- Deletion suppressors obtained were streaked onto SD medium and incubated at 35.5° for 5 days.
- 2 [no object, with adverbial of direction] Move very fast in a specified direction: the cat streaked across the streetMore example sentences
race, dash, rush, run, sprint, bolt, dart, gallop, career, charge, shoot, hurtle, hare, bound, fly, speed, zoom, go hell for leather, plunge, dive, whisk, scurry, scuttle, scamper, scramble• informal tear, belt, pelt, scoot, zap, zip, whip, step on it, get a move on, hotfoot it, leg it, steam, put on some speed, go like a bat out of hell, burn rubberScottish • informal wheech• informal , • dated cut alongNorth American • vulgar slang drag/tear/haul ass• literary fleet
- There was a flash of light between them, streaking down so fast Jennifer didn't catch any glare until it was over.
- He came slowly in through the plants, the cat streaking past him in alarm.
- My anger wore off quickly as I walked home, but not before I had unnecessarily kicked a stone hard and barely missed a giant black cat that had streaked past.
- 3 [no object] • informal Run naked in a public place so as to shock or amuse others: the singer admitted to streaking in his home town in the seventiesMore example sentences
- He became famous for such antics as dancing on table tops, enlivening parties by performing bump and grind striptease acts and, once, streaking naked around a swimming pool.
- Two men arrested for streaking naked at a rugby match in Newlands on Saturday would no longer be welcome at the ground, the Western Province Rugby Football Union said yesterday.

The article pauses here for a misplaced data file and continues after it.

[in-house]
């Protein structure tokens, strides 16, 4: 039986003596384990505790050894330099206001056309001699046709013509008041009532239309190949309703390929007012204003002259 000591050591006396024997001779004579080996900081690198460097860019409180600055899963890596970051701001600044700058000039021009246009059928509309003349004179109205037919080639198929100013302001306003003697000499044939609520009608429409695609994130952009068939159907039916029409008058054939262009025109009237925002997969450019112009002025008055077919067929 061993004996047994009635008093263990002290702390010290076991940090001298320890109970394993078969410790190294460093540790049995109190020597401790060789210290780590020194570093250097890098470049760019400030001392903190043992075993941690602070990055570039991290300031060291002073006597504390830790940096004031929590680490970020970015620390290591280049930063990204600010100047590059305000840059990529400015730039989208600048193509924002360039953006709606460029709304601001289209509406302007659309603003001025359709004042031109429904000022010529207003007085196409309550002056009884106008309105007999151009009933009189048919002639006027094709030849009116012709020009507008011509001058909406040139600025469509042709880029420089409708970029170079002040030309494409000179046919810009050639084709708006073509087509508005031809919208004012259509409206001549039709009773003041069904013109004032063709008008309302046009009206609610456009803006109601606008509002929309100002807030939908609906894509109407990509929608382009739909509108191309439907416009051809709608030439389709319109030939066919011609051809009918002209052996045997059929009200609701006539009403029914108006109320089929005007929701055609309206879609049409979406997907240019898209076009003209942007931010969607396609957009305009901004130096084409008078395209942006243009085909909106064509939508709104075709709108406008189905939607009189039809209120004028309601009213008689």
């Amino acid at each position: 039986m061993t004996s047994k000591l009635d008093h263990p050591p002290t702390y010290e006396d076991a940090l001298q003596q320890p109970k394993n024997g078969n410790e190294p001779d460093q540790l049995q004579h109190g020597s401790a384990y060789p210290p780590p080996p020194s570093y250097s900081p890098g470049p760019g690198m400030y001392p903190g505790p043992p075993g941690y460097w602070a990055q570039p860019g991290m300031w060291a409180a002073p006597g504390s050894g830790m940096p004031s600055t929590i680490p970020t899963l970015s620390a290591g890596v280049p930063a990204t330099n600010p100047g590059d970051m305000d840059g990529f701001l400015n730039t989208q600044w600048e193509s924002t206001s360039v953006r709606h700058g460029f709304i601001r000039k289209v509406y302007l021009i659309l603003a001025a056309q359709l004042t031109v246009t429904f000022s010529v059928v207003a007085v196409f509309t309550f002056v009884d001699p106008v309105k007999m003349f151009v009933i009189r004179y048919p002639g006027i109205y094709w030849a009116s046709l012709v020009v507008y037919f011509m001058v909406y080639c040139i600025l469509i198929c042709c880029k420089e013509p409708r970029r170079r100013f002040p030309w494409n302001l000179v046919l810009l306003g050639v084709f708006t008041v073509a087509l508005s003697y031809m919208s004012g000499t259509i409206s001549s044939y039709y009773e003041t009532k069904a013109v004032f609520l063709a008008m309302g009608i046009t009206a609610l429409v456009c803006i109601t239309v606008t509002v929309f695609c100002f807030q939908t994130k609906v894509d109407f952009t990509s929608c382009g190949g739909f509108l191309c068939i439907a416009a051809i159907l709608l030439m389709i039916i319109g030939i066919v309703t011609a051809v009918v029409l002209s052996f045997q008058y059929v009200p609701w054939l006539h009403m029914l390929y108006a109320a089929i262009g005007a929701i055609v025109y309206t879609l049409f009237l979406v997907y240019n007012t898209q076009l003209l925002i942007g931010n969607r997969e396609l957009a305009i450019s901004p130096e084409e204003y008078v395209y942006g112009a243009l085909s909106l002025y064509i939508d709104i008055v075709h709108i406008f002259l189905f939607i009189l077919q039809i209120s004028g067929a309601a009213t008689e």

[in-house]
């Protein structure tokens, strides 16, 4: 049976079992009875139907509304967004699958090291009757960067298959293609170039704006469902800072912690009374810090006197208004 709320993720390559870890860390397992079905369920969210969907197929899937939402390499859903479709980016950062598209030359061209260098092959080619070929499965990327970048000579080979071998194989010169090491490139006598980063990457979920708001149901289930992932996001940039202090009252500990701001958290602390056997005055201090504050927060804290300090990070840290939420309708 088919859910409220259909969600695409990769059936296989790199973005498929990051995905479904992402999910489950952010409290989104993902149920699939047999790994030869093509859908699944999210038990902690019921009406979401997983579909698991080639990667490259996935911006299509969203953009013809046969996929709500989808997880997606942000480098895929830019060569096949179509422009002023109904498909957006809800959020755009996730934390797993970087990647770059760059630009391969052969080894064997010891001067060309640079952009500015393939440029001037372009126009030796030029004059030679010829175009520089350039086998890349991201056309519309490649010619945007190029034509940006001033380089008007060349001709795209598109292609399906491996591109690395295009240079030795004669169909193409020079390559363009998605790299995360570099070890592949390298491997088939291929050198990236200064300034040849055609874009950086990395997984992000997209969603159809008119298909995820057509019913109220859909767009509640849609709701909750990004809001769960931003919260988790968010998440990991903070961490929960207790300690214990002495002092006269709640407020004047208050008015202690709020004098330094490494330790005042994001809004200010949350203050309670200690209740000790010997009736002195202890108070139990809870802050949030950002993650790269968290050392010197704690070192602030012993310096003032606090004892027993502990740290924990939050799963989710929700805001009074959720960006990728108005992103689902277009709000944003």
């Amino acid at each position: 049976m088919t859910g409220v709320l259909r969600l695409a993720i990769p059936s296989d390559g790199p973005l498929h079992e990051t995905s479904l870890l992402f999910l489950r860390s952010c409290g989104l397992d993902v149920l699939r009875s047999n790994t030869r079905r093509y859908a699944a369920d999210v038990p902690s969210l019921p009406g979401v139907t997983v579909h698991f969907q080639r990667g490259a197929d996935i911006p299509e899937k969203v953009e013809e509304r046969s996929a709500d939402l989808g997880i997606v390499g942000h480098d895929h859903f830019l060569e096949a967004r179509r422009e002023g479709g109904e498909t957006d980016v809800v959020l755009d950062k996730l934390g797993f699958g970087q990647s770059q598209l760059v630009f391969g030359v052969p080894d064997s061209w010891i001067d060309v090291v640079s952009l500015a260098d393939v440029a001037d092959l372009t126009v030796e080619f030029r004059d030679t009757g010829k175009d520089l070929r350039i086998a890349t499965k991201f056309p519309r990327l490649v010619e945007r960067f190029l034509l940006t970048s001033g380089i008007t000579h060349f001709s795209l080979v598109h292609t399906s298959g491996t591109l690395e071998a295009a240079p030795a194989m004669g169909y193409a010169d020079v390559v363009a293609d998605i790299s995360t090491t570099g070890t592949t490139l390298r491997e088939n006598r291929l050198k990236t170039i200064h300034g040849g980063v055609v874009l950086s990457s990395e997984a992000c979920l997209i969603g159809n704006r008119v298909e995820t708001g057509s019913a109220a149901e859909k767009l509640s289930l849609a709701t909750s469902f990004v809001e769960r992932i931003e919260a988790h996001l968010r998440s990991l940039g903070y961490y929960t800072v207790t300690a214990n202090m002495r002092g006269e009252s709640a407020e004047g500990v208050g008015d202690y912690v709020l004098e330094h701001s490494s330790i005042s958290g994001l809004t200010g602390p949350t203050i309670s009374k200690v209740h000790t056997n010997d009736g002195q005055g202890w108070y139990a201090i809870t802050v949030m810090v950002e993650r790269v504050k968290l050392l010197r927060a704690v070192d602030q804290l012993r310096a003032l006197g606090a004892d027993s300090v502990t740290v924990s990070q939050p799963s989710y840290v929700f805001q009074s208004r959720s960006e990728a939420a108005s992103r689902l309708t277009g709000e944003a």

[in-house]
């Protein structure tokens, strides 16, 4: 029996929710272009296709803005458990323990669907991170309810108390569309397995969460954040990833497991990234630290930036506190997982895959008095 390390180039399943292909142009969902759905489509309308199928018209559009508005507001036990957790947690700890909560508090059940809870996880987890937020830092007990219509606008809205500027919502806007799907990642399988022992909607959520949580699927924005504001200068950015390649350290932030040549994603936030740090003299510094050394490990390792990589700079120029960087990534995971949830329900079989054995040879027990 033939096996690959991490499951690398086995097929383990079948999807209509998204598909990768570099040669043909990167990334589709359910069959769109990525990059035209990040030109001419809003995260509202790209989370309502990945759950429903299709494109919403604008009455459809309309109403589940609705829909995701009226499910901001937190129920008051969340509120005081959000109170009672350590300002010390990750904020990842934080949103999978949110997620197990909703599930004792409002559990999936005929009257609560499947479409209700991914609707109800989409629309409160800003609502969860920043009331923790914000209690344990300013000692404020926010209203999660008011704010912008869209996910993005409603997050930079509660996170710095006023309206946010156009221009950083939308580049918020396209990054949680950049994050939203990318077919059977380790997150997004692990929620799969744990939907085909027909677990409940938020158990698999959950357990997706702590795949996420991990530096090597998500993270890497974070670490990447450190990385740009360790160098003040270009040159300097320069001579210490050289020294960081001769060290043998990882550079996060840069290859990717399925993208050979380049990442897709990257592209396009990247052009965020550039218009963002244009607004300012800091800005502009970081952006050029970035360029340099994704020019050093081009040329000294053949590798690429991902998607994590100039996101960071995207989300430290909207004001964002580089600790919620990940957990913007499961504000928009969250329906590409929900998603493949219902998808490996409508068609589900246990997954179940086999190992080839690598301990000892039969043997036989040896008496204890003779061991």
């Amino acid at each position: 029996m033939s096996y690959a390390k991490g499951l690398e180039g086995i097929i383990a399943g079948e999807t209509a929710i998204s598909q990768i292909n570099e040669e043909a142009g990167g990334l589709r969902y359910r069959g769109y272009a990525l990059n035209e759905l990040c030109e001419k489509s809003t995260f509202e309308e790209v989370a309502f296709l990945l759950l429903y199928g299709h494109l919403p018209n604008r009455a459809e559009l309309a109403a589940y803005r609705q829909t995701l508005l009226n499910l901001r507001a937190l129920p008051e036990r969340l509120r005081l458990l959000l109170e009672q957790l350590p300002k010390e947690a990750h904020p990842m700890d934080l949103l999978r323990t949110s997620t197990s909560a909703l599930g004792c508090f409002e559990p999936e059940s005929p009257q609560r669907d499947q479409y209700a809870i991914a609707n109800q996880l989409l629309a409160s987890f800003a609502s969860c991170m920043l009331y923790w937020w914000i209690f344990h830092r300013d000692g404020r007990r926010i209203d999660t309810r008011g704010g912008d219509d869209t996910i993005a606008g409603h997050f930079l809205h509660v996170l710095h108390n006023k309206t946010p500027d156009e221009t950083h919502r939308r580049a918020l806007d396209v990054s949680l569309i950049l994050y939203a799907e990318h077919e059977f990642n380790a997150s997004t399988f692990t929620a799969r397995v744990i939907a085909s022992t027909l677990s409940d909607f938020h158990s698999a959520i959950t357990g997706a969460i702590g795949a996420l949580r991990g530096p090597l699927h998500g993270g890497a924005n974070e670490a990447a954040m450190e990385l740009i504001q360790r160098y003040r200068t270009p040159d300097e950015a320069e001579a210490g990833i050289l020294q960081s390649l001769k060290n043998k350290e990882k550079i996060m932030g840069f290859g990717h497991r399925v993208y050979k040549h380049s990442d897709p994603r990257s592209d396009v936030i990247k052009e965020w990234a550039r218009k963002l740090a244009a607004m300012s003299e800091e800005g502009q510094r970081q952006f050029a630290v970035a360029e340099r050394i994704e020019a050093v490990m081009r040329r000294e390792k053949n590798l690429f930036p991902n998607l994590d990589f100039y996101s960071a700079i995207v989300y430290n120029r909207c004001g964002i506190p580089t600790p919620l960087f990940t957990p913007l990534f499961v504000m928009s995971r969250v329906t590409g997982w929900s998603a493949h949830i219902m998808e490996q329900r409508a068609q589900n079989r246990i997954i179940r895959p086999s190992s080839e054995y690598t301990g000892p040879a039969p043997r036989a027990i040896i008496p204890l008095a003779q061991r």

- And in the 1970s, the fad was streaking: running naked through campus.
like a streak
- • informal Very fast: he is off like a streakMore example sentences
- Of all the fish Charlie is always the first to spot your approach, crossing the pool like a streak of greased lightning to stick his head out of the water.
- Then he was off like a streak, running up the hill.
- Suddenly she took off, like a streak, straight ahead, and vanished out of sight.
streak of lightning
- A flash of lightning: a streak of lightning split the skyMore example sentences
- It was only afterwards that one of the men said there was no thunder, just a streak of lightning and the tree broke and fell.
- Emma, as if to discount the effects of the sprained ankle, ‘nonplussed her opponents… by dodging here and there with the rapidity of a streak of lightning.’
- He hadn't yet decided when a loud clap of thunder made him jump, coinciding with a streak of lightning.
- sense 3 of the verb.More example sentences
- If there are a few people who are bothered by streaking, should their wish to participate in a campus event without dealing with streakers outweigh everyone else's clearly demonstrated support for streaking?
- ‘I have had streakers on before, and that has been vaguely amusing,’ said Dickson.
- The streakers ran on to the field at the Olympic stadium, and disrupted play until they were caught by security.
Old English strica, of Germanic origin; related to Dutch streek and German Strich, also to strike. The sense 'run naked' was originally US slang.